http://www.eseconsortium.com/eng/are...ssociation.pdf

    2.D PRESSURE IN THE EXTRACTION HEAD
    The water pressure measured in the extraction head on the serving during the extraction process must not be inferior to 7 bar.
    Optimal pressure range: between 9 and 13 bar. (minimum value: 7 bar; maximum value: 15 bar).
    The manufacturer must supply the adequate instructions and/or the specific devices to allow the execution of the conformity checks.
    Vinitasse and Dragunov21 like this.

  11. #11
    Senior Member dr.a.j.pickering's Avatar
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    Any which way you read it the classic has plenty of pressure and is factory set above the optimal 9 bar which was my point the OP

  12. #12
    Senior Member Dragunov21's Avatar
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    Quote Originally Posted by dr.a.j.pickering View Post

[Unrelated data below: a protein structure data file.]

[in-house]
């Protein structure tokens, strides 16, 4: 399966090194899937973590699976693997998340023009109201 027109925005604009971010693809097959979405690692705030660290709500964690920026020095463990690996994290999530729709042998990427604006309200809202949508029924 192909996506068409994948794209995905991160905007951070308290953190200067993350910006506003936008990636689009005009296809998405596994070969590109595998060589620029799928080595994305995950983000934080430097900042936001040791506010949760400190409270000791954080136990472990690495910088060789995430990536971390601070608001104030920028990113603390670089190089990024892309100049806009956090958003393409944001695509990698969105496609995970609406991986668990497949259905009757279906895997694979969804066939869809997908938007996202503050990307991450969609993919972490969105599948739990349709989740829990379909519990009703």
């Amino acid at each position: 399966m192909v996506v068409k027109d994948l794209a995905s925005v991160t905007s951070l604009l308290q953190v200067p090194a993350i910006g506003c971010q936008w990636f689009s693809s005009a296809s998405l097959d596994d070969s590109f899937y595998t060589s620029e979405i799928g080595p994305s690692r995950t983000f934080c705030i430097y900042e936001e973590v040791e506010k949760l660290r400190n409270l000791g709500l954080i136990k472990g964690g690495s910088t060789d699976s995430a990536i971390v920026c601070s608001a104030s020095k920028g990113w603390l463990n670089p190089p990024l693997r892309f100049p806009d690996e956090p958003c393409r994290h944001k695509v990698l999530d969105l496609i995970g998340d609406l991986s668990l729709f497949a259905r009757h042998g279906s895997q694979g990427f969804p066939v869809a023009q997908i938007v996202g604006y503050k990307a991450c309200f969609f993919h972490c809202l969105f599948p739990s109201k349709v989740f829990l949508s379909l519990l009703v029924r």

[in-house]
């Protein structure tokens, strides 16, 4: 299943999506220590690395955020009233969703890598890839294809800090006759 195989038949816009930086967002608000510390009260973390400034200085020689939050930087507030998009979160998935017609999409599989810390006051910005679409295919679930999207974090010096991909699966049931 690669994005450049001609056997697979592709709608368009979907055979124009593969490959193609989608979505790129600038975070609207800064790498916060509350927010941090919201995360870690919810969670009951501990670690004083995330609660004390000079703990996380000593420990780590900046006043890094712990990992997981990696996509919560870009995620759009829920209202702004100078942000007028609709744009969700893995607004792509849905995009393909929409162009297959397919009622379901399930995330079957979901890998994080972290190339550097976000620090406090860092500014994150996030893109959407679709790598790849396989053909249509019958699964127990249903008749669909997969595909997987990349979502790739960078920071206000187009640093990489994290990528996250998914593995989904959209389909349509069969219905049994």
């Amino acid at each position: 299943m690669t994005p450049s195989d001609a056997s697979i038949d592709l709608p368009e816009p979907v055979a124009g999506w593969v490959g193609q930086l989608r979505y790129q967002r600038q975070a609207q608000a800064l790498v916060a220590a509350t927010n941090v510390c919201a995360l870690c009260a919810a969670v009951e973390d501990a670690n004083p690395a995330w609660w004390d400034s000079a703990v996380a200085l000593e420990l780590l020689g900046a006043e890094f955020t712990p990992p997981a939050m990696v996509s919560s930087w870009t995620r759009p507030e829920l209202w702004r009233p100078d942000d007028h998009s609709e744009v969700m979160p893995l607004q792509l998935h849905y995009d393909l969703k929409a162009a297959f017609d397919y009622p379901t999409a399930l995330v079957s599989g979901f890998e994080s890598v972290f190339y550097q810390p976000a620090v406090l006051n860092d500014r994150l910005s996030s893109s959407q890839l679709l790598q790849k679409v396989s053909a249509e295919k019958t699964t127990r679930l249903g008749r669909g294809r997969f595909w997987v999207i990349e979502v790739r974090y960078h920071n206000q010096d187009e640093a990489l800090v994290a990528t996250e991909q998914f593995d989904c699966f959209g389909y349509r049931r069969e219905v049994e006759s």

Any which way you read it the classic has plenty of pressure and is factory set above the optimal 9 bar which was my point the OP
    Sure (maybe), but the point being made here is that it's best not to make authoritative statements unless they're true and being stock (11-12bar seems to be the norm from my experience and what I've seen quoted by people who've measured their stock pressure), doesn't stop you from making good shots on a Classic. Saying that 9bar is optimal is like saying that 27g in 30 seconds at 93C is optimal - it's subjective (dependent on bean and taste).

    Hell, the Peru Ceja de Selva I've got going at the moment (just gotten oily, 4 days old) is best as a ristretto over 50-60sec, to my tastes.

    I don't think you'll see anyone arguing that 13 bar is better than 9 bar, but it's not out of the ballpark and unless all your other factors are tight I don't think you'll see a big difference because of it.

  13. #13
    Senior Member dr.a.j.pickering's Avatar
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    Any way back to the op he should have plenty of pressure

  14. #14
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    I know it sounds so obvious , but it could be that the Lavazza is too fine a grind , and yes it can affect (increase) the extraction time , try a courser grind and see what happens